Stanley Cup Final: Canadians have yet to prove they belong

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TAMPA, Florida – The perfect team for these pandemic times, dressed in the Amalie Arena locker room on Monday night. Just as the NHL postseason began to regain a bit of normalcy, when last summer’s Canadian bubbles were replaced with home stadium games – and before the crowd was no less – the Montreal Canadiens arrived.

They reached the Stanley Cup final against Tampa Bay Lightning, the reigning champions, with an interim coach after ousting two of the league’s giants and despite being knocked out not once or twice but three times in their first round streak. Well, this may piss off the nice folks in La Belle Province, but any other season, Montreal – which ended in the bottom half of the NHL with the fewest points of any playoff team – probably wouldn’t even have qualified for the postseason.

“You are exactly where you imagined,” said Lightning Coach Jon Cooper on Monday morning. “They didn’t go the same way, so it looks different because they look like the Cinderella team. But I don’t think so for a second. And nobody in our room does that. “

The Canadiens reached this stage through adaptation and adaptation, and if they want to end Canada’s nearly three decades-long drought and add another trophy to their trophy box, they will have to acclimatise again. They allowed the first two goals of Game 1 and the last three when lightning rolled to a 5-1 win.

At no point on Monday night did the Lightning seem confused by Montreal’s suffocation in the neutral zone, its opportunistic counterattack, or Carey Price’s brilliance on the net, all elements that fueled the unlikely onslaught of Canadians. Montreal’s puck mismanagement resulted in a bevy of sales, and Tampa capitalized on it. Nikita Kucherov scored twice for Tampa Bay and Brayden Point delivered three assists in an outstanding all-round game.

While their performance last month – 11 wins in 13 games – proved they were among the best in the league, the Canadiens could be forgiven for wanting to prove themselves once more. The last team to finish the regular season in 18th place and reach the cup final was Philadelphia in 2010. Vancouver reached the finals the next season, and no team from Canada had made it there since.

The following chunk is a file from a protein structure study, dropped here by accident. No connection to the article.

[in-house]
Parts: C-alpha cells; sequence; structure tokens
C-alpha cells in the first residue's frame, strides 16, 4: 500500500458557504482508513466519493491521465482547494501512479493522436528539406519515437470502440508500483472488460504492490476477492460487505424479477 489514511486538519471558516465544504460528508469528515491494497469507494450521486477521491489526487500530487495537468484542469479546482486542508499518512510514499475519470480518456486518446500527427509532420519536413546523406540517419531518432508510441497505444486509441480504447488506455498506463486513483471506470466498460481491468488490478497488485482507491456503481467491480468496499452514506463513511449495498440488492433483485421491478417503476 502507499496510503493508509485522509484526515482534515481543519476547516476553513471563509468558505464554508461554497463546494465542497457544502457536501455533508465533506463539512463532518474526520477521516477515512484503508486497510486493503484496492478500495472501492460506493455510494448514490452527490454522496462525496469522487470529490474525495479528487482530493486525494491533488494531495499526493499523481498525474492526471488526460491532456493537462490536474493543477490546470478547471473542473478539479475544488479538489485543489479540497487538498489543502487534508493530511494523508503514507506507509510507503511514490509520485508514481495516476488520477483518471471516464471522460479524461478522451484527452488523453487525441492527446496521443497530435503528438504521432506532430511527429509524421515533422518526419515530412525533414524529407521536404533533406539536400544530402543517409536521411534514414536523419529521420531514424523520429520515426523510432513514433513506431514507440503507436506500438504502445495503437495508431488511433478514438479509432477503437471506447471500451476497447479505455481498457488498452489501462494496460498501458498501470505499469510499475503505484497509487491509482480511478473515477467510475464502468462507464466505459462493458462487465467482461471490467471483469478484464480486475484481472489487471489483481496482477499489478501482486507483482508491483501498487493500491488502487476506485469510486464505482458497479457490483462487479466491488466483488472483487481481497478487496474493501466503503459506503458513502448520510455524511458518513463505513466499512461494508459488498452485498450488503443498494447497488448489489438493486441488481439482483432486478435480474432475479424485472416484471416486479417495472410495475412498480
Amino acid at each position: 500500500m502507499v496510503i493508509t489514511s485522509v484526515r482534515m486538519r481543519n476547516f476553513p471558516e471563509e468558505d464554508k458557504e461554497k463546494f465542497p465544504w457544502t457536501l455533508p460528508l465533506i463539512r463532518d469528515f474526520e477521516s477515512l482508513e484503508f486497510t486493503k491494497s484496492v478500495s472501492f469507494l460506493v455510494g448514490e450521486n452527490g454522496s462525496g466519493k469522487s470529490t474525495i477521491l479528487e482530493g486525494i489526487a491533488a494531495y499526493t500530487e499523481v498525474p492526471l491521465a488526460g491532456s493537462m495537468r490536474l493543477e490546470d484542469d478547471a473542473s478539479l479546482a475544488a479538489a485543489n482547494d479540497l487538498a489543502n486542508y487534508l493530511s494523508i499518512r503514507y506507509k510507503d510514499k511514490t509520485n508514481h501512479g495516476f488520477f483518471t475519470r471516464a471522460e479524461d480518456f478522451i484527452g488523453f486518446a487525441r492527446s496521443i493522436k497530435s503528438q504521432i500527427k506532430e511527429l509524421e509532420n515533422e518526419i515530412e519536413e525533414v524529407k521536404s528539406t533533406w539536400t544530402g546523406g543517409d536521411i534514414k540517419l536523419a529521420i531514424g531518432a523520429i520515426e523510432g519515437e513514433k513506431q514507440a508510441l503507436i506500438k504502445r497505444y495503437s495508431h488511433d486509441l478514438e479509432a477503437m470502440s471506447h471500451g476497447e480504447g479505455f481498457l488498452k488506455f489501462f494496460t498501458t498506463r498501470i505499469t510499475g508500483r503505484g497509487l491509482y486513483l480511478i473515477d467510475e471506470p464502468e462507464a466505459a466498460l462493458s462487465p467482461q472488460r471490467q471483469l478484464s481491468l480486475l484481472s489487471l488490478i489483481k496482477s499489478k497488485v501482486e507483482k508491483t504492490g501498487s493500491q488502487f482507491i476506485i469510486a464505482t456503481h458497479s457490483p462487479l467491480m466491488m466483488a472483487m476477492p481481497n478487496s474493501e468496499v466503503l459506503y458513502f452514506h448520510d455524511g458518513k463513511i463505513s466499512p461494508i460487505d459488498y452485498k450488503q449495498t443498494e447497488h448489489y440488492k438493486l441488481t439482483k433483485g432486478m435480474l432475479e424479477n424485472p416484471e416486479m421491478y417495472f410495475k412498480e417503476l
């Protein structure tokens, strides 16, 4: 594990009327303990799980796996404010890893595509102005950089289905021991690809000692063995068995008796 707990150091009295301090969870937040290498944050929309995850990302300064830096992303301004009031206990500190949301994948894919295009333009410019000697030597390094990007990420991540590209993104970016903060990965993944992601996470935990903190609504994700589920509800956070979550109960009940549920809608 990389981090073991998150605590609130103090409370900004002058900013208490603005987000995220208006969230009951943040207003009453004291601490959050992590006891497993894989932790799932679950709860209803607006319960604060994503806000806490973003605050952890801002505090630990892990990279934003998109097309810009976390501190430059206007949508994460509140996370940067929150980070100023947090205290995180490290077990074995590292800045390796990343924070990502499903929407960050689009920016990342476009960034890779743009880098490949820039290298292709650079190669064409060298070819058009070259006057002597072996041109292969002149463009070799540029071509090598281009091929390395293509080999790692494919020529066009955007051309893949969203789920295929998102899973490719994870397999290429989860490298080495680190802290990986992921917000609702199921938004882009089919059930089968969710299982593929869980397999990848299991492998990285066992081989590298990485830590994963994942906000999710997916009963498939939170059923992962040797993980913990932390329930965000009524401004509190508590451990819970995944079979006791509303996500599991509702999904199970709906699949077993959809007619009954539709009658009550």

That’s a source of great fear in Canada, but especially in Montreal, which won a record 24 titles but hasn’t won a championship since 1993 when it defeated the Los Angeles Kings in five games.

In that shortened 56-game season, the Canadiens soared, then collapsed. They fired their coach, then their goalkeeping coach. They lost Price and defense attorney Shea Weber to injuries, then Joel Armia to a positive coronavirus test. They played their last 25 games in 44 days and lost 15 of them, including the last five. The playoffs only attracted because Montreal finished fourth in a unique division with all seven Canadian teams.

But his general manager, Marc Bergevin, likes to say that there are players who get you in and there are players who get you through. He reworked the squad in the off-season and again at close of trade, winning six Stanley Cup-winning players including defenseman Joel Edmundson, substitute goalkeeper Jake Allen and forwards Eric Staal, Tyler Toffoli and Corey Perry.

The Canadiens barely had time to practice after Dominique Ducharme – who replaced Claude Julien as head coach on February 24th – installed his new systems and teamed up in the middle of their series against the Toronto Maple Leafs. They stunned the Leafs in seven games, swept the Winnipeg Jets and throttled the Vegas Golden Knights in six games, taking to the streets 7-2 as they were backed by Price’s brilliance and a stifling defensive streak.

Led by center Phillip Danault, the Canadiens silenced their opponents’ top scorers in each round: Auston Matthews and Mitch Marner failed to score, while the Maple Leafs lost their last three games; Nikolaj Ehlers, Blake Wheeler, Kyle Connor and Pierre-Luc Dubois only managed one for Winnipeg; and Vegass Mark Stone, Jonathan Marchessault and William Karlson together for a grand total of none.

“Playing our game to the best of our ability will work against every team we are currently playing,” said Montreal assistant Luke Richardson, who took on coaching duties after Ducharme was infected with the coronavirus. (Ducharme has missed the last four games against Vegas but expects to return for Game 3 in Montreal.)

But on Monday the Canadiens didn’t play to the best of their ability, on the contrary. The Lightning are deeper than Lake Baikal, with four lines that score, choke and drag, and a goalkeeper, Andrei Vasilevskiy, who is just as extraordinary as Price.

Vasilevskiy saved 18 of 19 shots, his only flaw was a shot in the second period that ricocheted off two of his own players.

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